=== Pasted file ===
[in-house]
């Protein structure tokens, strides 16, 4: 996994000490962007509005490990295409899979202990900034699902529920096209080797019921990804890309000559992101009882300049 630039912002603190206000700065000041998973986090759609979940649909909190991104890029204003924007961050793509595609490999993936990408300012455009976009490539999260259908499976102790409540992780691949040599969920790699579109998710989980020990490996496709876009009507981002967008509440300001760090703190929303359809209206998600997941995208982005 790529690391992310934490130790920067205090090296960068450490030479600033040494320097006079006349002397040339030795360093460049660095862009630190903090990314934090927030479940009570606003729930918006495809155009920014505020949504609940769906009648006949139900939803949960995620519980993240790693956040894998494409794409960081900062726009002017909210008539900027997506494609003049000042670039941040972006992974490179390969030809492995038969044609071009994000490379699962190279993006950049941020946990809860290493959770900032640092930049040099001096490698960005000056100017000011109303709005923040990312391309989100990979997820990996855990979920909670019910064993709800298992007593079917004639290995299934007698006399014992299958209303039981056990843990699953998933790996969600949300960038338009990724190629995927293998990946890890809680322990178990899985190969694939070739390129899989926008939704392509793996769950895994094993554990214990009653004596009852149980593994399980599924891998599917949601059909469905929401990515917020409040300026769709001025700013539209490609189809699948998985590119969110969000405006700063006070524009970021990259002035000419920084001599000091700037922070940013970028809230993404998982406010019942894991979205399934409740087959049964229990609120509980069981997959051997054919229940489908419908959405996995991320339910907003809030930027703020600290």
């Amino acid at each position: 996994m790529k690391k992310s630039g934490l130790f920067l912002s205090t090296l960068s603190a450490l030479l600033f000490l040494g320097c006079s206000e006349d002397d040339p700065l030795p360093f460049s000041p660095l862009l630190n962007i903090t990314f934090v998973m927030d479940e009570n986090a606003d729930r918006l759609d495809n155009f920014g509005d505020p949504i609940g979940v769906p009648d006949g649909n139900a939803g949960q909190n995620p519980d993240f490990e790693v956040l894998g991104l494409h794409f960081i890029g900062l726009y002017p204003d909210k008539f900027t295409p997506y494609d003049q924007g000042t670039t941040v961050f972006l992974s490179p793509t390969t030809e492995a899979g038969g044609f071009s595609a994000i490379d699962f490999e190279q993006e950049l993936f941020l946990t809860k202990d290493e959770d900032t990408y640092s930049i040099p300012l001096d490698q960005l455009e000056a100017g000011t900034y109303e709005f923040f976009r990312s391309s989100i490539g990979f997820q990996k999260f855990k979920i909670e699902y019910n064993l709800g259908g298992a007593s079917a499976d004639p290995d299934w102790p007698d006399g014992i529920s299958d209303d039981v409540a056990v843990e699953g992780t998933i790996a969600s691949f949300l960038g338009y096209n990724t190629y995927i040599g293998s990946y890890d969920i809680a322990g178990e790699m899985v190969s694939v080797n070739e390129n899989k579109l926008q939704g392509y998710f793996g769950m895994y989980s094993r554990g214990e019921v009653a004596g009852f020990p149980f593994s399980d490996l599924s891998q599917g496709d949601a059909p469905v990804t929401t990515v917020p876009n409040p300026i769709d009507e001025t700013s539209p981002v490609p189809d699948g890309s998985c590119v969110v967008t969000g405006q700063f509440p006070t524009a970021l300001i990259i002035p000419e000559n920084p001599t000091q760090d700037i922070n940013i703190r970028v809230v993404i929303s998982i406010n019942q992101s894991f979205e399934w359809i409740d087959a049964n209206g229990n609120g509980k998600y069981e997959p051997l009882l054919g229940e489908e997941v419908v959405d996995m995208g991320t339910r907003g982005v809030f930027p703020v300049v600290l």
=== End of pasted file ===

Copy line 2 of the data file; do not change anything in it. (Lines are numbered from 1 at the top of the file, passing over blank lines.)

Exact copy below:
């Protein structure tokens, strides 16, 4: 996994000490962007509005490990295409899979202990900034699902529920096209080797019921990804890309000559992101009882300049 630039912002603190206000700065000041998973986090759609979940649909909190991104890029204003924007961050793509595609490999993936990408300012455009976009490539999260259908499976102790409540992780691949040599969920790699579109998710989980020990490996496709876009009507981002967008509440300001760090703190929303359809209206998600997941995208982005 790529690391992310934490130790920067205090090296960068450490030479600033040494320097006079006349002397040339030795360093460049660095862009630190903090990314934090927030479940009570606003729930918006495809155009920014505020949504609940769906009648006949139900939803949960995620519980993240790693956040894998494409794409960081900062726009002017909210008539900027997506494609003049000042670039941040972006992974490179390969030809492995038969044609071009994000490379699962190279993006950049941020946990809860290493959770900032640092930049040099001096490698960005000056100017000011109303709005923040990312391309989100990979997820990996855990979920909670019910064993709800298992007593079917004639290995299934007698006399014992299958209303039981056990843990699953998933790996969600949300960038338009990724190629995927293998990946890890809680322990178990899985190969694939070739390129899989926008939704392509793996769950895994094993554990214990009653004596009852149980593994399980599924891998599917949601059909469905929401990515917020409040300026769709001025700013539209490609189809699948998985590119969110969000405006700063006070524009970021990259002035000419920084001599000091700037922070940013970028809230993404998982406010019942894991979205399934409740087959049964229990609120509980069981997959051997054919229940489908419908959405996995991320339910907003809030930027703020600290």